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2017 #SMSociety Theme: Social Media for Social Good or Evil

Our online behaviour is far from virtual–it extends our offline lives. Much social media research has identified the positive opportunities of using social media; for example, how people use social media to form support groups online, participate in political uprising, raise money for charities, extend teaching and learning outside the classroom, etc. However, mirroring offline experiences, we have also seen social media being used to spread propaganda and misinformation, recruit terrorists, live stream criminal activities, reinforce echo chambers by politicians, and perpetuate hate and oppression (such as racist, sexist, homophobic, and anti-Semitic behaviour).

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Session 3C [clear filter]
Saturday, July 29
 

15:30

Session 3C: Politics II
Moderators
avatar for Jill Hopke

Jill Hopke

Assistant Professor, DePaul University
I am an Assistant Professor of Journalism in the College of Communication at DePaul University in Chicago. My work explores the interface of people, the environment, new technologies and social movements.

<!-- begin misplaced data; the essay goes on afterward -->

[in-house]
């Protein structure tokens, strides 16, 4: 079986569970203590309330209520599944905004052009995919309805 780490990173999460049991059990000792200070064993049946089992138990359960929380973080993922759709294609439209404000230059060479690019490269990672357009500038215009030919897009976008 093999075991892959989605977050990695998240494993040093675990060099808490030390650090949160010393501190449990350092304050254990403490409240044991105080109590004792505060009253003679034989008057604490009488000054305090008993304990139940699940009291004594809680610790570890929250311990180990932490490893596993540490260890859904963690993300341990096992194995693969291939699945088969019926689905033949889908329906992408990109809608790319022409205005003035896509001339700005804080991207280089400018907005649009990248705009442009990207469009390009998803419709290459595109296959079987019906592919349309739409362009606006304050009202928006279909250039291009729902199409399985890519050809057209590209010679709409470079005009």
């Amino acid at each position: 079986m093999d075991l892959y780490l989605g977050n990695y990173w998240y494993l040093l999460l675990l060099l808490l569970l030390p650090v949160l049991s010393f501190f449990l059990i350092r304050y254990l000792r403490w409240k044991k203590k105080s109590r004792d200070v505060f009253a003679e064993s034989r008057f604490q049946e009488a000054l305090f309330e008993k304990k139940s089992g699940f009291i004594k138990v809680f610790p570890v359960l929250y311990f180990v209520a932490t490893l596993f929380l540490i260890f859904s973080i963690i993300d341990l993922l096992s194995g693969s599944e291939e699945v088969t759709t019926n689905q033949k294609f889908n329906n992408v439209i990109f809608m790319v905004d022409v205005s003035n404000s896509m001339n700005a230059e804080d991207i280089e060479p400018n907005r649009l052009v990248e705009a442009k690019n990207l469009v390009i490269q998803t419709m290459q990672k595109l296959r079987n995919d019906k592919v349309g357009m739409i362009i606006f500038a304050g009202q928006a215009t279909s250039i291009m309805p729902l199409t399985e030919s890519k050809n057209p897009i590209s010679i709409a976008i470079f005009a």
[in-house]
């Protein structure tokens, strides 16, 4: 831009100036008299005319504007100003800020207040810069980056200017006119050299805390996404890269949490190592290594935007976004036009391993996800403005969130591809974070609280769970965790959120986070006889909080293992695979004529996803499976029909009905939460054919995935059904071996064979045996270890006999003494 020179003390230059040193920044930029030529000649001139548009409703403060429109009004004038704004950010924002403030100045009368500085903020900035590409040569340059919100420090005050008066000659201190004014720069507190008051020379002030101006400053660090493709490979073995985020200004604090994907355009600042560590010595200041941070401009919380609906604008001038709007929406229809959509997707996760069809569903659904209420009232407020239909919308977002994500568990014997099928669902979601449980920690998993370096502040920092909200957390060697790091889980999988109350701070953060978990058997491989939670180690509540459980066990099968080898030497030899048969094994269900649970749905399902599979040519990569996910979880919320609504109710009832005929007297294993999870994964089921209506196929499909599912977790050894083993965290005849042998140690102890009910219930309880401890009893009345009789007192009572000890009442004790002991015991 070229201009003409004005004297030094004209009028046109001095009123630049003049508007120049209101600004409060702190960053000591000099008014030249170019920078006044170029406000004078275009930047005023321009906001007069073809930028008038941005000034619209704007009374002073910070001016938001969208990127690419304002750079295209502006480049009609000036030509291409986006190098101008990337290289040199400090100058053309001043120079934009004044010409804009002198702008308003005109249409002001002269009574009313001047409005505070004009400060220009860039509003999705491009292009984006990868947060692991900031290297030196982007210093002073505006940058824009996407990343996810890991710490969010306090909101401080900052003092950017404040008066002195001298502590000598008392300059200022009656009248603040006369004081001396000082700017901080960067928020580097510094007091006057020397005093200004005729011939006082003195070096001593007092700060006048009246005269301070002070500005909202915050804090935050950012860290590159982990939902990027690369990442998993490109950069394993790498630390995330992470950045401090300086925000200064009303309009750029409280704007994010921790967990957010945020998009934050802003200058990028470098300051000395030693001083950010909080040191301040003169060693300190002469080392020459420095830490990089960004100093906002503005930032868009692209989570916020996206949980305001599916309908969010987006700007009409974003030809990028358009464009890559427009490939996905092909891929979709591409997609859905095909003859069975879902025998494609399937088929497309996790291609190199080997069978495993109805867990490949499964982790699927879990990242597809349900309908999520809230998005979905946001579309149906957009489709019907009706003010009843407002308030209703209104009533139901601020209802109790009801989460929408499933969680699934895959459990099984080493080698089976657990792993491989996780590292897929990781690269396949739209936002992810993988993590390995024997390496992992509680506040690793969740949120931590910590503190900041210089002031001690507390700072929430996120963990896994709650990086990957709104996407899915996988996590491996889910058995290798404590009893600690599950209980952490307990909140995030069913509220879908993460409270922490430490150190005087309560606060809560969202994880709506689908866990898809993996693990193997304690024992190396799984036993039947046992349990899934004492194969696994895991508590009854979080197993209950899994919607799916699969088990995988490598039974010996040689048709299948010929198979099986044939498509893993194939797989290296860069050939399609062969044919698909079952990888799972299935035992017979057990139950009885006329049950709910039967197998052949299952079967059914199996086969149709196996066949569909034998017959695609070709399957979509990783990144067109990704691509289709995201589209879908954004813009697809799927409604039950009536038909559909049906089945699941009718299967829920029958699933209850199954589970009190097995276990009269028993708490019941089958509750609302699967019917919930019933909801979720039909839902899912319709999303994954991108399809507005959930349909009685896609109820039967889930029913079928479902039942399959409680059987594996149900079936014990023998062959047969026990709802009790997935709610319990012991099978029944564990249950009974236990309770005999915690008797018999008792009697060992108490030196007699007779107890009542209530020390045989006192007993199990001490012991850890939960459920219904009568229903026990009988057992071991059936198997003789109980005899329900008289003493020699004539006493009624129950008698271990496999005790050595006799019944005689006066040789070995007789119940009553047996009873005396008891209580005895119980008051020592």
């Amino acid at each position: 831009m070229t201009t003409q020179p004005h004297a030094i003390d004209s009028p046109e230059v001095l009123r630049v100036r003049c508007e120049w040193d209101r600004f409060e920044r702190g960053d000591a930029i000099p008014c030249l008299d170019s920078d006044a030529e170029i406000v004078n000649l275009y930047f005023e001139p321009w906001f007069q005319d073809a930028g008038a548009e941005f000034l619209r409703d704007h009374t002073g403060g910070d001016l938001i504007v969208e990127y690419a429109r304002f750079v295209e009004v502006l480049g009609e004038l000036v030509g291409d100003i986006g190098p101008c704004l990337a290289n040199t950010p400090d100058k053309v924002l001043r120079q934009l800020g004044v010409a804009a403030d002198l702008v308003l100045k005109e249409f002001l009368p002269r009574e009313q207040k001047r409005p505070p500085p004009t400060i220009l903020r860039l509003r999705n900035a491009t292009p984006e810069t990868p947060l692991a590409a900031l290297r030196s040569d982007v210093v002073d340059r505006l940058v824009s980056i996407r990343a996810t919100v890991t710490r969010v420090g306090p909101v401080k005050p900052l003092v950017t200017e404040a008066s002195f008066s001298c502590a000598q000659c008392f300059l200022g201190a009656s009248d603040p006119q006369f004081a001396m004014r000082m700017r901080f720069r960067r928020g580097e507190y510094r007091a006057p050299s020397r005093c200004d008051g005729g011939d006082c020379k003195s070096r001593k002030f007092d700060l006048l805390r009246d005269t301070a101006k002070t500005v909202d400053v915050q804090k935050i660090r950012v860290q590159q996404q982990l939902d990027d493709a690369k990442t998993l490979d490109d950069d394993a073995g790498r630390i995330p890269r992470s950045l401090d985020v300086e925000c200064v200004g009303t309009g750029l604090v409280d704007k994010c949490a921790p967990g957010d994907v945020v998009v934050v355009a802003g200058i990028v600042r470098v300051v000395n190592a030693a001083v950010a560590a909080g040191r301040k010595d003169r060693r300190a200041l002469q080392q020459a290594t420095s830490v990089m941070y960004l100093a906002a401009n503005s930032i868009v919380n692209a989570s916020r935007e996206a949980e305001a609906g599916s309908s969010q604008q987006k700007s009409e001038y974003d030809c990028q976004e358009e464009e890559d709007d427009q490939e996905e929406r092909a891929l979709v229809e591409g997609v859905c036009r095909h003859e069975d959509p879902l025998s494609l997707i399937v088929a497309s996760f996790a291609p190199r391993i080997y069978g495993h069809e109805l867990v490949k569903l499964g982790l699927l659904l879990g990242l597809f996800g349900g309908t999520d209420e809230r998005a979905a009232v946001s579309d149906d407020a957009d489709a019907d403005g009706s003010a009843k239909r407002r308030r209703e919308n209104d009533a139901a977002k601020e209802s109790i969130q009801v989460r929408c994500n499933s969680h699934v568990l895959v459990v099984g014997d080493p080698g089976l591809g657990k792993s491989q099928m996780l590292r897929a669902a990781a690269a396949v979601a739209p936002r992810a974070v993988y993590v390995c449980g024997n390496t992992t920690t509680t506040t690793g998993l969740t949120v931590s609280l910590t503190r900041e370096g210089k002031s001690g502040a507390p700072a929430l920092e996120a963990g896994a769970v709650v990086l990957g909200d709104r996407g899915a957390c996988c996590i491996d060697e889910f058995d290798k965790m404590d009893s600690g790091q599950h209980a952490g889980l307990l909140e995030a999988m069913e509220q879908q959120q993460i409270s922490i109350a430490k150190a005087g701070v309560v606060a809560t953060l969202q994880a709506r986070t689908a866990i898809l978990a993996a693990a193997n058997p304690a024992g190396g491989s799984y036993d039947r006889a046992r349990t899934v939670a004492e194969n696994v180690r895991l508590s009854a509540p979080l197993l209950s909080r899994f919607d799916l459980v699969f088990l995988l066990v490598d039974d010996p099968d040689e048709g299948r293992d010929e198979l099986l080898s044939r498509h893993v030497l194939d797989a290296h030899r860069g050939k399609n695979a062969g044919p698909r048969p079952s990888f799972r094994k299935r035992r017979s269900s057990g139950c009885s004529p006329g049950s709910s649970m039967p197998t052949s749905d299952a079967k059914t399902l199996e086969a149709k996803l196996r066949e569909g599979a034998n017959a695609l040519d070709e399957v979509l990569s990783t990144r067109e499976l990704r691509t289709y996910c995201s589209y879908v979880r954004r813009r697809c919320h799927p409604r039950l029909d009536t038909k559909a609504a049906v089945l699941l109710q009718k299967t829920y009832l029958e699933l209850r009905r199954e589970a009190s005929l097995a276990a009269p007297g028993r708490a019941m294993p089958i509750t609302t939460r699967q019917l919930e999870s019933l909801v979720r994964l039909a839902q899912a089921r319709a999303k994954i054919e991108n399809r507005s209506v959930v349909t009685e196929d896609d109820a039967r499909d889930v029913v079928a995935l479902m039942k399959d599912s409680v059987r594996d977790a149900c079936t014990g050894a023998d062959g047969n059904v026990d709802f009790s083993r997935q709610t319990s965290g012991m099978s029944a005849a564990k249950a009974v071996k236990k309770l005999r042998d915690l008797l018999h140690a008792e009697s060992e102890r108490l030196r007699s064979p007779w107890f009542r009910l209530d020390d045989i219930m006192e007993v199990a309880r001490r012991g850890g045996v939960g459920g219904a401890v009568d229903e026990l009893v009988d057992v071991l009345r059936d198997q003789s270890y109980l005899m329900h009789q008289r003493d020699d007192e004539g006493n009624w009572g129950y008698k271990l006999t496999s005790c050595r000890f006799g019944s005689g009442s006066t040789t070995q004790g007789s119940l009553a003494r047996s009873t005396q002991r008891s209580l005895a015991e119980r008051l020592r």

Saturday July 29, 2017 15:30 - 17:00
TRS 1-147 - 7th Flr Ted Rogers School of Management, Ryerson University 55 Dundas Street West, Toronto, ON M5G 2C9

15:31

Facebook Escapism And Online Political Participation [WIP]
Author: Christian Pieter Hoffmann, Christoph Lutz, Severina Müller and Miriam Meckel

Abstract: Recently, much scholarship has investigated how social media affect citizens’ political participation, online and offline. In general, social media use has a positive but weak effect on participation. However, different use types exert a differentiated influence. While information-rich and active uses result in more participation, entertainment-oriented and passive uses lead to less participation. In this contribution, we introduce the concept of escapist Facebook use. We argue that Facebook might activate users to participate politically through what we call accidental political engagement, even if used in escapist ways. Based on a survey of 762 Facebook users in Germany and using linear regression, we test the influence of three Facebook use types on online political participation: consumptive, participatory and productive. Consumptive use has a negative and productive use a positive effect on online political participation. Escapism has a small positive effect. It moderates consumptive use negatively and productive use positively, strengthening existing tendencies.